Why Your Health Insurance Won't Pay for Your Health Care

Understanding the Reasons Behind Health Insurance Claim Denials

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When your doctor recommends a test, medication, or procedure and your health insurance won’t pay for it, it can be frightening. If there’s an alternate test, medication, or procedure that will work and your health plan will cover, then this situation is just an irritating nuisance. But, if the test, medication, or procedure is the only thing that will work, the situation can be life threatening.

When this claim or pre-authorization denial happens to you, it’s common to be angry and want to fight the denial.

However, before you spend your energy on this battle, first make sure you know exactly what happened and why your health plan won’t pay.

While investigating the cause for the claim denial or refusal of your pre-authorization request, you’ll gain valuable insight into the standards of treatment for your particular medical problem, as well as how your health insurance company “thinks.” You’ll be a more competent warrior if a fight with your health insurance company becomes necessary.

Reasons Your Health Insurance Won’t Pay for the Care Your Doctor Says You Need

1. What you need isn’t a covered benefit of your health plan.

When your health plan denies your claim or refuses your pre-authorization request for this reason, it’s basically saying that your policy doesn’t cover that test, treatment, or drug no matter what the circumstances are.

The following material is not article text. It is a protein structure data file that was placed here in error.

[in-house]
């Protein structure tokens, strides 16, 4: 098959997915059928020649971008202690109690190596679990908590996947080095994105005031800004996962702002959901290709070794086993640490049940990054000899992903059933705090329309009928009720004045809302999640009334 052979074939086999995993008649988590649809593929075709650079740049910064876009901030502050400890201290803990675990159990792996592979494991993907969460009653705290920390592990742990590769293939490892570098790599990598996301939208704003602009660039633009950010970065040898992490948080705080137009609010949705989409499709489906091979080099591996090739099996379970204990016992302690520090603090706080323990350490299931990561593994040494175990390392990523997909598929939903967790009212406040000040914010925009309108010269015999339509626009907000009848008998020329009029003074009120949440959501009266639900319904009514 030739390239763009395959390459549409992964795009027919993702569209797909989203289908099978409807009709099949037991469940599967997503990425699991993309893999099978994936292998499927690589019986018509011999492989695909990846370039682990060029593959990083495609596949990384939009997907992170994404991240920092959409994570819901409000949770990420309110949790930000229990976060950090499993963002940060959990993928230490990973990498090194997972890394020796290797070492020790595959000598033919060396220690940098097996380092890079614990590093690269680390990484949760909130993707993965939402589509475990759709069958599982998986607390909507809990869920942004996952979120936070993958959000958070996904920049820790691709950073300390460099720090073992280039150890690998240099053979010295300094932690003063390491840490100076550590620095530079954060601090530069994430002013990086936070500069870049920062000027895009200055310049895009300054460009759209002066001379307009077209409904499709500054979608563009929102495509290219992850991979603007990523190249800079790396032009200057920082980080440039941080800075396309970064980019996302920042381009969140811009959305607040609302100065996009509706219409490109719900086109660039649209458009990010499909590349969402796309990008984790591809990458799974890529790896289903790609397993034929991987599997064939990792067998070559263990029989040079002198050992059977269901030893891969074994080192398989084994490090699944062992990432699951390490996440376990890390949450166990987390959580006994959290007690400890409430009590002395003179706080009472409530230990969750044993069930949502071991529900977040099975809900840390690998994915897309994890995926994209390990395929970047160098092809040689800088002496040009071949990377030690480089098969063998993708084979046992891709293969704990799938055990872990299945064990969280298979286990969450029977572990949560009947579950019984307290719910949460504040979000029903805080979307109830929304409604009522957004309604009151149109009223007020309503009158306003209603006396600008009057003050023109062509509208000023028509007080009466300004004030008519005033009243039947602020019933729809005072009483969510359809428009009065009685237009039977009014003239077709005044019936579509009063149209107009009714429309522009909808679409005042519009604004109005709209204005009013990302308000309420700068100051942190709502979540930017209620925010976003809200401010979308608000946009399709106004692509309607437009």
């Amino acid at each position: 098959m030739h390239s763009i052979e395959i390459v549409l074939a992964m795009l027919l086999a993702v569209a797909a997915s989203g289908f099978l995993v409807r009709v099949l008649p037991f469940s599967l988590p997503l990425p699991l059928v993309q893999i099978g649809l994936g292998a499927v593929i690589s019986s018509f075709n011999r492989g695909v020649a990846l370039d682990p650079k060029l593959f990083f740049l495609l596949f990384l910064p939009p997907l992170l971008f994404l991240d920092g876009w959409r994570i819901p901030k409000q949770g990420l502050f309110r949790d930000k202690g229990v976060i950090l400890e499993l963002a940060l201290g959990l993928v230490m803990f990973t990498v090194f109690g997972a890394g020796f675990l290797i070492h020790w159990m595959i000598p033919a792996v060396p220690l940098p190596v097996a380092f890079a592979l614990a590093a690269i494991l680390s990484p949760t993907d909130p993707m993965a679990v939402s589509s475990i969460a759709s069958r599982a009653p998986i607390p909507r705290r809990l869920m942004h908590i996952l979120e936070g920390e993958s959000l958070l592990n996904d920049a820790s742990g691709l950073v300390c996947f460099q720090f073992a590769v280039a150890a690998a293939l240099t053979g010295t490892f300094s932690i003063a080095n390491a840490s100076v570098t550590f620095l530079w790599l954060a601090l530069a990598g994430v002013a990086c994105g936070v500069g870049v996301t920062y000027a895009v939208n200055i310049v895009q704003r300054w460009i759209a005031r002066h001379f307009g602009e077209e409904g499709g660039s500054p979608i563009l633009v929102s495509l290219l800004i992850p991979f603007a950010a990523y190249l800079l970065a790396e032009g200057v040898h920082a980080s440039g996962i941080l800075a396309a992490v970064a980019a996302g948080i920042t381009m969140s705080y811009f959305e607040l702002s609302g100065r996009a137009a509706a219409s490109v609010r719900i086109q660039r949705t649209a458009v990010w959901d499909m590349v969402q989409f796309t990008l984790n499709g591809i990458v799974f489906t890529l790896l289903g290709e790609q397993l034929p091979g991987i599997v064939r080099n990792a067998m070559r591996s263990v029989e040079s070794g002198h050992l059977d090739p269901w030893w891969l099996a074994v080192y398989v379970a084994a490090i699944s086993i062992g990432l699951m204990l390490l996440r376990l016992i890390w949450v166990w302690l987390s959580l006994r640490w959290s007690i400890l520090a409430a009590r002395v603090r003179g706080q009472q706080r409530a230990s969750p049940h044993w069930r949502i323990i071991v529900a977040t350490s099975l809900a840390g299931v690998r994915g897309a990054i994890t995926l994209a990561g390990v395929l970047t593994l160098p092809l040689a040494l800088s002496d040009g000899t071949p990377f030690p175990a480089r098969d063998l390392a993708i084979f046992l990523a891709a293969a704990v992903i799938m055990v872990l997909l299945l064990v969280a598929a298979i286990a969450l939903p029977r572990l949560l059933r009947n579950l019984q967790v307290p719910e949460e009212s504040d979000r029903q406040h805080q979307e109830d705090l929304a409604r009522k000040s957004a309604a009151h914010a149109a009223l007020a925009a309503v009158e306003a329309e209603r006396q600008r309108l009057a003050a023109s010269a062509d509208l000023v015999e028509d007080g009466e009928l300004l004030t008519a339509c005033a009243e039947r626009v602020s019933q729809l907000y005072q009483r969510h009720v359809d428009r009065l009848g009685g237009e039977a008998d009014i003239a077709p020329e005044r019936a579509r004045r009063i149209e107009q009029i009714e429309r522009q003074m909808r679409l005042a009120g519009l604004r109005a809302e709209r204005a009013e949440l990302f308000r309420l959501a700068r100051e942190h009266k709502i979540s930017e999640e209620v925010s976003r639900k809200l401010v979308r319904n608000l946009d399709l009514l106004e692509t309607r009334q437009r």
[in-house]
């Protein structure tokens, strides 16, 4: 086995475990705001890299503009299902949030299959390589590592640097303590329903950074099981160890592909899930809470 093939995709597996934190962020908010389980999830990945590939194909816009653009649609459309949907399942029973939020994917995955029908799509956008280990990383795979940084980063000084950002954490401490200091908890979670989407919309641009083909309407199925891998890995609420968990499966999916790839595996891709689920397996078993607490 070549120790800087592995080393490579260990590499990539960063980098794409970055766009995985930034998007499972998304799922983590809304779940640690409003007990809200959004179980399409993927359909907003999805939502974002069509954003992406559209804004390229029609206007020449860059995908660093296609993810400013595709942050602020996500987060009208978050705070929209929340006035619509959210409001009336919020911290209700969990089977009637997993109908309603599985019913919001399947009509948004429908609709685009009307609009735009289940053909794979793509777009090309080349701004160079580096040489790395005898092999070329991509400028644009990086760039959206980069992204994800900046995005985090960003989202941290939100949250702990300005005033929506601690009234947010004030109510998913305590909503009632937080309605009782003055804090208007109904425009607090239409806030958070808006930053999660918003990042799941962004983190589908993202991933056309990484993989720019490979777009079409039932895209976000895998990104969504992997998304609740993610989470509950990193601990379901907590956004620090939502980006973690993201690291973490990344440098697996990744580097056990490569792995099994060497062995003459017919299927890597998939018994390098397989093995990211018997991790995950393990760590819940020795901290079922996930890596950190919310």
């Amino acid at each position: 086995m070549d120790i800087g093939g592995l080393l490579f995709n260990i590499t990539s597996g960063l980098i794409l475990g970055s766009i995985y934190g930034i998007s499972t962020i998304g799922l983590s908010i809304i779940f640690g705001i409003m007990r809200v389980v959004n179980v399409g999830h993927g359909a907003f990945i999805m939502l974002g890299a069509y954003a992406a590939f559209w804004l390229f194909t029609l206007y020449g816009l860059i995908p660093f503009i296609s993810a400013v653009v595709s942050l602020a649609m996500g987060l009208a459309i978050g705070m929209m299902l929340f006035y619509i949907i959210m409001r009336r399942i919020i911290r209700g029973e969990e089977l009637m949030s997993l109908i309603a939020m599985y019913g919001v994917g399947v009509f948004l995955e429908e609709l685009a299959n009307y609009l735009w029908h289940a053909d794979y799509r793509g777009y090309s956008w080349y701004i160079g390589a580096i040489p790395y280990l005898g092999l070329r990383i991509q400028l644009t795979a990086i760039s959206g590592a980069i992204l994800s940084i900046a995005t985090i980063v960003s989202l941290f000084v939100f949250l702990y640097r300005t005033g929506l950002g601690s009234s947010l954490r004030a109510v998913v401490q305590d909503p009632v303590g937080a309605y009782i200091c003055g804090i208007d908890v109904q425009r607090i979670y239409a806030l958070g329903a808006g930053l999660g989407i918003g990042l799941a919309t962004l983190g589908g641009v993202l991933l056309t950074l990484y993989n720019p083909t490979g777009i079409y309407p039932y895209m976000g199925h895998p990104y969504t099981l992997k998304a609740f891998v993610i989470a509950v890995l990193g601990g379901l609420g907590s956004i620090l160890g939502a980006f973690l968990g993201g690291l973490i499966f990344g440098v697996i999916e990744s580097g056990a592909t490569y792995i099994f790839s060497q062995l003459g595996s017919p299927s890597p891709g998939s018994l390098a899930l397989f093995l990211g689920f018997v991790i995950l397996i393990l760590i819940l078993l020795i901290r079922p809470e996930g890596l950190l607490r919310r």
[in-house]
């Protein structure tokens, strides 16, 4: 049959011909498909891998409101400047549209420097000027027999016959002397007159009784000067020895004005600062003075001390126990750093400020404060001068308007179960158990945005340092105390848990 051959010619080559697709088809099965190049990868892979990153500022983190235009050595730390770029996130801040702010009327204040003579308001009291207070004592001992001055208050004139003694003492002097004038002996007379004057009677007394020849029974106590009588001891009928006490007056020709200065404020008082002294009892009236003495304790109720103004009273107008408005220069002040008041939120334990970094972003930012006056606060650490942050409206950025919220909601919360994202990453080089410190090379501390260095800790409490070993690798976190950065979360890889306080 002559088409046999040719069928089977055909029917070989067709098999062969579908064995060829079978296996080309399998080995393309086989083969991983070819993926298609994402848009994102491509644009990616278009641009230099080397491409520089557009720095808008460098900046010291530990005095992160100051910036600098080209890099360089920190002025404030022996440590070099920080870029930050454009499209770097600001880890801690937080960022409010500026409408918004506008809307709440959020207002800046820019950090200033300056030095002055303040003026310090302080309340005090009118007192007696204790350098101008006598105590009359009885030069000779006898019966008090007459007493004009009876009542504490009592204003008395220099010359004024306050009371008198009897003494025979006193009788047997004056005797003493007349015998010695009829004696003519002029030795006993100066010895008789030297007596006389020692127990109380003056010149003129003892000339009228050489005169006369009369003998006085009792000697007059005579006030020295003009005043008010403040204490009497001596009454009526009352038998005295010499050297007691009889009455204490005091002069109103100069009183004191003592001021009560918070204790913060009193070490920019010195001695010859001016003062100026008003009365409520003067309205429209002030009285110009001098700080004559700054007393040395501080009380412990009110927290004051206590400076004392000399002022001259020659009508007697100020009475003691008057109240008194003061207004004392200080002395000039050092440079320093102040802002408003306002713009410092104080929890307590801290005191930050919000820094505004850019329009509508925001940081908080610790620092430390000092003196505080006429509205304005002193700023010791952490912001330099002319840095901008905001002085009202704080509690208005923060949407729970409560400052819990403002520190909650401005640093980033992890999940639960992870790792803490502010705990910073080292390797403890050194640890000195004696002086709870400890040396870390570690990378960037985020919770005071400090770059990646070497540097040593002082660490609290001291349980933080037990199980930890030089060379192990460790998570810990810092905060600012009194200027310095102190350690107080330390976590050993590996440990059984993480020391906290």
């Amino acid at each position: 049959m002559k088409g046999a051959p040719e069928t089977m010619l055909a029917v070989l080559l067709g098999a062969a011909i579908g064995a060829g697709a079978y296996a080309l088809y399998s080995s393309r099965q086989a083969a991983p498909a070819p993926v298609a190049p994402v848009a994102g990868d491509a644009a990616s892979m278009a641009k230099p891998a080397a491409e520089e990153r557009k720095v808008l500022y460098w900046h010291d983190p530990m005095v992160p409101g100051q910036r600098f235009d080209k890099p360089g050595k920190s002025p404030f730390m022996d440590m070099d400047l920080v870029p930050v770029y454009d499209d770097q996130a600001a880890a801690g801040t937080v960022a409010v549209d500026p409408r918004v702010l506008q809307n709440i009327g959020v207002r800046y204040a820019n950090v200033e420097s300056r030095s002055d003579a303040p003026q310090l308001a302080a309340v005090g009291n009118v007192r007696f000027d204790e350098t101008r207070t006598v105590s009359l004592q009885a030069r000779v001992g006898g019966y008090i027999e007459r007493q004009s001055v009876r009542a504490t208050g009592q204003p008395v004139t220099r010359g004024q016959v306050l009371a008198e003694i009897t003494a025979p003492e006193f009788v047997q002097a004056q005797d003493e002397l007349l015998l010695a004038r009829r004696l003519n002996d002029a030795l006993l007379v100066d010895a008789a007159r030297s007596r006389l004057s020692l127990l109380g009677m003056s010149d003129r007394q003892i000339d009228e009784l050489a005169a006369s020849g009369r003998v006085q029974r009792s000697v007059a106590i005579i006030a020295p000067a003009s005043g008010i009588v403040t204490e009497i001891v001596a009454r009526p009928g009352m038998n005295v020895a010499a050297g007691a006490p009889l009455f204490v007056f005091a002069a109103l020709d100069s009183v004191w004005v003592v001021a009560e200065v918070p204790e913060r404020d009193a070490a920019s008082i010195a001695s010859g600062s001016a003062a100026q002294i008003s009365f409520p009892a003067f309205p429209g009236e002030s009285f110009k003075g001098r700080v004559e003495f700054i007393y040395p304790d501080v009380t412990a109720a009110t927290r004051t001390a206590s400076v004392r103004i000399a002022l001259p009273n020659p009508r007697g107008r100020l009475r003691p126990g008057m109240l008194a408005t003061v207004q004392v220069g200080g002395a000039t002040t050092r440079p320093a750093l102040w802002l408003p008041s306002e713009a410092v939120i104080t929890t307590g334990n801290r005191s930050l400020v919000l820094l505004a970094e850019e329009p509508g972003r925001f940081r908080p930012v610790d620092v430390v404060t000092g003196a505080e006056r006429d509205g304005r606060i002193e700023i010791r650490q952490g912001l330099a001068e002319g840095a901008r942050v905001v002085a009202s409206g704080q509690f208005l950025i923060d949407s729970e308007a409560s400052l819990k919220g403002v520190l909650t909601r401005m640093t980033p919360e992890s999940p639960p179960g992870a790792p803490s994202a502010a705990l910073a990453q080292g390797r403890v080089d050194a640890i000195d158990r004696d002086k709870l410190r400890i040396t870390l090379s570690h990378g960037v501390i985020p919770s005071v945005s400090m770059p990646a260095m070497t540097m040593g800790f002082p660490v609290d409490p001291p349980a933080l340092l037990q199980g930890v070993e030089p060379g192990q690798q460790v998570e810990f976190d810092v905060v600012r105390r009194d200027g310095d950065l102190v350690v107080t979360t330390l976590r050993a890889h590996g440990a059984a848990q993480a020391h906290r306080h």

Your insurer should know exactly what benefits your policy provides and what isn’t covered, but sometimes your insurer is wrong.

Check your policy carefully. If your health insurance is through your job, check with your employee benefits office to see if you actually do have coverage for the service your health insurance says isn’t covered.

In the United States, small group and individual health plans now have to cover the essential health benefits, but large group employer-based plans and grandfathered plans don’t have to provide this same coverage.

If you feel you’re being denied the benefits of coverage your policy says you actually have, follow the appeals procedure your health plan booklet outlines. Also, enlist the help of your employee benefits office if your coverage is job-based, or your state’s insurance commissioner if your insurance isn’t job-based.

2. You got the care from an out-of-network provider when your health plan coverage is limited to in-network providers.  

If you have an HMO or EPO, with very few exceptions, your coverage is limited to in-network providers that your health plan has a contract with. Your health insurance won’t pay if you use an out-of-network provider.

If you’re asking for pre-authorization and your pre-authorization request was denied due to your chosen provider, you can simply re-submit the request using an in-network provider rather than an out-of-network provider.

However, if you’ve already gotten the care and your health plan won't pay your claim because you went out-of-network, you’re going to have a more difficult fight on your hands.

You may be successful if you can show that no in-network providers were capable of providing that particular service so you had to go out-of-network. You might also be successful if you can show that it was an emergency and you went to the closest provider capable of rendering the care you needed.